A second letter from Einstein written in 1938, in which he discusses helping Jewish refugees escape Nazi Germany, sold for $31,250.
The 1933 letter was written with his wife, Elsa, to his sister Maja Winteler-Einstein about the dire situation in Germany, just minutes before they docked in Antwerp, Belgium, where Einstein renounced his German citizenship. Later that day, Einstein handed in his passport at the German consulate in Antwerp.
The woman who intimately knew the scribes of the Dead Sea Scrolls, foremost paleographer Dr. Ada Yardeni, died in Jerusalem on June 29, 2018, following a brief battle against pancreatic cancer.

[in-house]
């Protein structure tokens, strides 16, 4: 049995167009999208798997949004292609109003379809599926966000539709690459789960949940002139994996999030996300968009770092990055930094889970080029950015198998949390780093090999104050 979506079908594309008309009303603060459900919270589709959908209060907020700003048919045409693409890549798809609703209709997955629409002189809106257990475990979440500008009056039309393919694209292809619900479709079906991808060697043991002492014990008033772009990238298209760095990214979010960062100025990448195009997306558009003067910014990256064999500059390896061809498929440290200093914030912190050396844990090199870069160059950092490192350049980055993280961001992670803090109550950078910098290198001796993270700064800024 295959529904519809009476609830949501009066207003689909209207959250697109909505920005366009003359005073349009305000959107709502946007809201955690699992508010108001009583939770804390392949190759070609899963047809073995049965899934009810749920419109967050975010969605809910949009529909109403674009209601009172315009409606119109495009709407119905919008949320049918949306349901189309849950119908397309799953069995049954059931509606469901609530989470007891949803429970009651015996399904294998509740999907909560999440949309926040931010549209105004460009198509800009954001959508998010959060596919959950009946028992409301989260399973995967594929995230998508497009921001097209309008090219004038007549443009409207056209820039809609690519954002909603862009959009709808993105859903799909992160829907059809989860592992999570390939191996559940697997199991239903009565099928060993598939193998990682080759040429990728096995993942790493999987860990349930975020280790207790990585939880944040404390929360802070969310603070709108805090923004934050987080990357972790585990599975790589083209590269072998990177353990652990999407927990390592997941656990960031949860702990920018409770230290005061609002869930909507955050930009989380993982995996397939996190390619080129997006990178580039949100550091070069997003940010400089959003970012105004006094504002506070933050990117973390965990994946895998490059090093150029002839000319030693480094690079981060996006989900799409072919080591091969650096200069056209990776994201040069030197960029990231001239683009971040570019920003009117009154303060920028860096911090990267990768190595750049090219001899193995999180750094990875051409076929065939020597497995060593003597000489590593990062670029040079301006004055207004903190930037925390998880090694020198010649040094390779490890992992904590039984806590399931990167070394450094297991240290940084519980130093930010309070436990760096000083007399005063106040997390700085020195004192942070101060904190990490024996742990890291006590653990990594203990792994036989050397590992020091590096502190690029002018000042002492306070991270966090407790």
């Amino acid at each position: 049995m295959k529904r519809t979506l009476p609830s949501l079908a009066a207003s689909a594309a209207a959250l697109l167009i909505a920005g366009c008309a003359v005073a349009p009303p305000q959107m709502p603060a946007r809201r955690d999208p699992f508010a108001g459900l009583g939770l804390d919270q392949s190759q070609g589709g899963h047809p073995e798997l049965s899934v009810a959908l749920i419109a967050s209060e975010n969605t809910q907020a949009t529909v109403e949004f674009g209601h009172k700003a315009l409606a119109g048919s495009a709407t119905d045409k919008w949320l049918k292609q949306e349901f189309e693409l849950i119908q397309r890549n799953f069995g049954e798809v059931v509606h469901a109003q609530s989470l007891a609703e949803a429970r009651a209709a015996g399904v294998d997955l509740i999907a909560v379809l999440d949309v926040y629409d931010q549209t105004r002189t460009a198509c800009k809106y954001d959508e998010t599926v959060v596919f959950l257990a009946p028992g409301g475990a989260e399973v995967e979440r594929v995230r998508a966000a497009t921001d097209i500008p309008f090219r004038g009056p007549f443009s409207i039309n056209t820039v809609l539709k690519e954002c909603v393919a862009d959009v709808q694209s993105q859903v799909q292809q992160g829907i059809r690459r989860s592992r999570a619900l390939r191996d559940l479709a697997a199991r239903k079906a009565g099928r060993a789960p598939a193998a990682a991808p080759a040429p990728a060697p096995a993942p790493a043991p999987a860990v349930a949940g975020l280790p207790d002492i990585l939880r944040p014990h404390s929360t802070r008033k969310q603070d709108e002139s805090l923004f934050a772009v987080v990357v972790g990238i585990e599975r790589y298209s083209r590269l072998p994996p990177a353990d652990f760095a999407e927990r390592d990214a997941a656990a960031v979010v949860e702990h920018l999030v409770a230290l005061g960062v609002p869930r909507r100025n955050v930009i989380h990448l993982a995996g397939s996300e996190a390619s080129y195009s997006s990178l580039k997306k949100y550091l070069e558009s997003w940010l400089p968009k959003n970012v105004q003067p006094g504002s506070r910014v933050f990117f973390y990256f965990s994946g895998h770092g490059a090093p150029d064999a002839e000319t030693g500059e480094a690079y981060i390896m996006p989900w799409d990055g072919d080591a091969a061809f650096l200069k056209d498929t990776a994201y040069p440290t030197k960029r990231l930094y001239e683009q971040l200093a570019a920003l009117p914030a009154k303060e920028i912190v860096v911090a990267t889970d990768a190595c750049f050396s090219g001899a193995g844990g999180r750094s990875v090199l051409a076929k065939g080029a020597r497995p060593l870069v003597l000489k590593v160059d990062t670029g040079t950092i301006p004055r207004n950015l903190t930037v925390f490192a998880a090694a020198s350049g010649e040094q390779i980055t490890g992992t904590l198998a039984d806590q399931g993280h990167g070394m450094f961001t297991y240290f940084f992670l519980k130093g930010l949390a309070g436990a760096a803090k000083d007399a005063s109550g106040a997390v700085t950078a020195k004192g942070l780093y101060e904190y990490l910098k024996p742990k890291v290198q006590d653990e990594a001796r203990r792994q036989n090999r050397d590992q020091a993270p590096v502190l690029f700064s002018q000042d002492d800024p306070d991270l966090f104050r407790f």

“Dr. Ada Yardeni was one of the greatest researchers in Semitic paleography and epigraphy, and her decipherment and illumination of the Dead Sea scrolls (as well as of many other texts) are fundamental and enduring,” wrote Hebrew University Bible and Talmud Prof. Menahem Kister in announcing Yardeni’s death to faculty this week.
Widowed young, Yardeni is survived by two daughters and an impressively vast corpus of popular and academic work. Yardeni has author credit for 59 articles and nine books, and calligraphed several children’s books in the 1960s. Among her numerous publications, the best known is 1991’s “The Book of Hebrew Script,” a definitive introduction to the origin and evolution of the Hebrew Script.
A new book on the history and development of the Hebrew alphabet will be published posthumously in the coming months by Israeli publishing house Carta, said a colleague, Hebrew University Classics Prof. Hannah M. Cotton-Paltiel.